On the other side of Tyrrel sat Lady Binks, lately the beautiful Miss Bonnyrigg, who, during the last season, had made the company at the Well alternately admire, smile, and stare, by dancing the highest Highland fling, riding the wildest pony, laughing the loudest laugh at the broadest joke, and wearing the briefest petticoat of any nymph of St. Ronan’s. Few knew that this wild, hoydenish, half-mad humour, was only superinduced over her real character, for the purpose of — getting well married. She had fixed her eyes on Sir Bingo, and was aware of his maxim, that to catch him, “a girl must be,” in his own phrase, “bang up to every thing;” and that he would choose a wife for the neck-or-nothing qualities which recommend a good hunter. She made out her catch-match, and she was miserable. Her wild good-humour was entirely an assumed part of her character, which was passionate, ambitious, and thoughtful. Delicacy she had none — she knew Sir Bingo was a brute and a fool, even while she was hunting him down; but she had so far mistaken her own feelings, as not to have expected that when she became bone of his bone, she should feel so much shame and anger when she saw his folly expose him to be laughed at and plundered, or so disgusted when his brutality became intimately connected with herself. It is true, he was on the whole rather an innocent monster; and between bitting and bridling, coaxing and humouring, might have been made to pad on well enough. But an unhappy boggling which had taken place previous to the declaration of their private marriage, had so exasperated her spirits against her helpmate, that modes of conciliation were the last she was likely to adopt. Not only had the assistance of the Scottish Themis, so propitiously indulgent to the foibles of the fair, been resorted to on the occasion, but even Mars seemed ready to enter upon the tapis, if Hymen had not intervened. There was, de par le monde, a certain brother of the lady — an officer — and, as it happened, on leave of absence — who alighted from a hack-chaise at the Fox Hotel, at eleven o’clock at night, holding in his hand a slip of well-dried oak, accompanied by another gentleman, who, like himself, wore a military travelling-cap and a black stock; out of the said chaise, as was reported by the trusty Toby, was handed a small reise-sac, an Andrew Ferrara, and a neat mahogany box, eighteen inches long, three deep, and some six broad. Next morning a solemn palaver (as the natives of Madagascar call their national convention) was held at an unusual hour, at which Captain MacTurk and Mr. Mowbray assisted; and the upshot was, that at breakfast the company were made happy by the information, that Sir Bingo had been for some weeks the happy bridegroom of their general favourite; which union, concealed for family reasons, he was now at liberty to acknowledge, and to fly with the wings of love to bring his sorrowing turtle from the shades to which she had retired, till the obstacles to their mutual happiness could be removed. Now, though all this sounded very smoothly, that gall-less turtle, Lady Binks, could never think of the tenor of the proceedings without the deepest feelings of resentment and contempt for the principal actor, Sir Bingo.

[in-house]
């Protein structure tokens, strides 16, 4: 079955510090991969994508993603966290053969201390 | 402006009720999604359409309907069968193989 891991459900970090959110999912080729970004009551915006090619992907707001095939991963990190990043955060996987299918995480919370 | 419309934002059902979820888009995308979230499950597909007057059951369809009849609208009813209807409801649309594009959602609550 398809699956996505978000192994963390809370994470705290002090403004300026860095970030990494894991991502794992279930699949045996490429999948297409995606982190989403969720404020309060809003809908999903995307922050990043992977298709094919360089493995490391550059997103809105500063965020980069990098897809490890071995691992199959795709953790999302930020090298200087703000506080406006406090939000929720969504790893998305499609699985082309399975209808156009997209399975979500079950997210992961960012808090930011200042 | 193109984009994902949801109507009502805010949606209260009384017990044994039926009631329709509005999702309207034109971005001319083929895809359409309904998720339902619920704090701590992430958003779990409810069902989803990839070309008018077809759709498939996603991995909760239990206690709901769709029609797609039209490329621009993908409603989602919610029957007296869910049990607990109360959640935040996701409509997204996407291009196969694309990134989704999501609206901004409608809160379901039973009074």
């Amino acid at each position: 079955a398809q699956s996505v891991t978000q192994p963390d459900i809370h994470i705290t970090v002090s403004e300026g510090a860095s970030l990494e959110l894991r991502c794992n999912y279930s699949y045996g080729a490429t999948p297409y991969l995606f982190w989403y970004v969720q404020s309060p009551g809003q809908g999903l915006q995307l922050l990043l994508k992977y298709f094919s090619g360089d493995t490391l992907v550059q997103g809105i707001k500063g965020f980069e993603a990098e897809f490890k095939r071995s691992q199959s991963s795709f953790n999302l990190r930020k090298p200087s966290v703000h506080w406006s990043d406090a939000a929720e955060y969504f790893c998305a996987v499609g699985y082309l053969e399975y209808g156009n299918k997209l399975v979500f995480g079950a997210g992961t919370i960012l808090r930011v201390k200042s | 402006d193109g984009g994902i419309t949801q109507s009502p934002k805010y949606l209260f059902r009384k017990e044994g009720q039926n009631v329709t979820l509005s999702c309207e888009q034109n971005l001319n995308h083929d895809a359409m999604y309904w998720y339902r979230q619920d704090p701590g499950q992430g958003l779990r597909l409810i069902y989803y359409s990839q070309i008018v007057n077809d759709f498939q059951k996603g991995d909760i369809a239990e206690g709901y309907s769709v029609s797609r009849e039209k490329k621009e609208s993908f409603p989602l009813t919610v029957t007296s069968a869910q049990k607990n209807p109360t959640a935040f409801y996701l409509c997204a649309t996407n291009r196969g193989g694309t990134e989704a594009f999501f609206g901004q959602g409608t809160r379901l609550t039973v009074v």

Besides all these unpleasant circumstances, Sir Bingo’s family had refused to countenance her wish that he should bring her to his own seat; and hence a new shock to her pride, and new matter of contempt against poor Sir Bingo, for being ashamed and afraid to face down the opposition of his kins-folk, for whose displeasure, though never attending to any good advice from them, he retained a childish awe.

The manners of the young lady were no less changed than was her temper; and, from being much too careless and free, were become reserved, sullen, and haughty. A consciousness that many scrupled to hold intercourse with her in society, rendered her disagreeably tenacious of her rank, and jealous of every thing that appeared like neglect. She had constituted herself mistress of Sir Bingo’s purse; and, unrestrained in the expenses of dress and equipage, chose, contrary to her maiden practice, to be rather rich and splendid than gay, and to command that attention by magnificence, which she no longer deigned to solicit by rendering herself either agreeable or entertaining. One secret source of her misery was, the necessity of showing deference to Lady Penelope Penfeather, whose understanding she despised, and whose pretensions to consequence, to patronage, and to literature, she had acuteness enough to see through, and to contemn; and this dislike was the more grievous, that she felt she depended a good deal on Lady Penelope’s countenance for the situation she was able to maintain even among the not very select society of St. Ronan’s Well; and that, neglected by her, she must have dropped lower in the scale even there. Neither was Lady Penelope’s kindness to Lady Binks extremely cordial. She partook in the ancient and ordinary dislike of single nymphs of a certain age, to those who made splendid alliances under their very eye — and she more than suspected the secret disaffection of the lady. But the name sounded well; and the style in which Lady Binks lived was a credit to the place. So they satisfied their mutual dislike with saying a few sharp things to each other occasionally, but all under the mask of civility.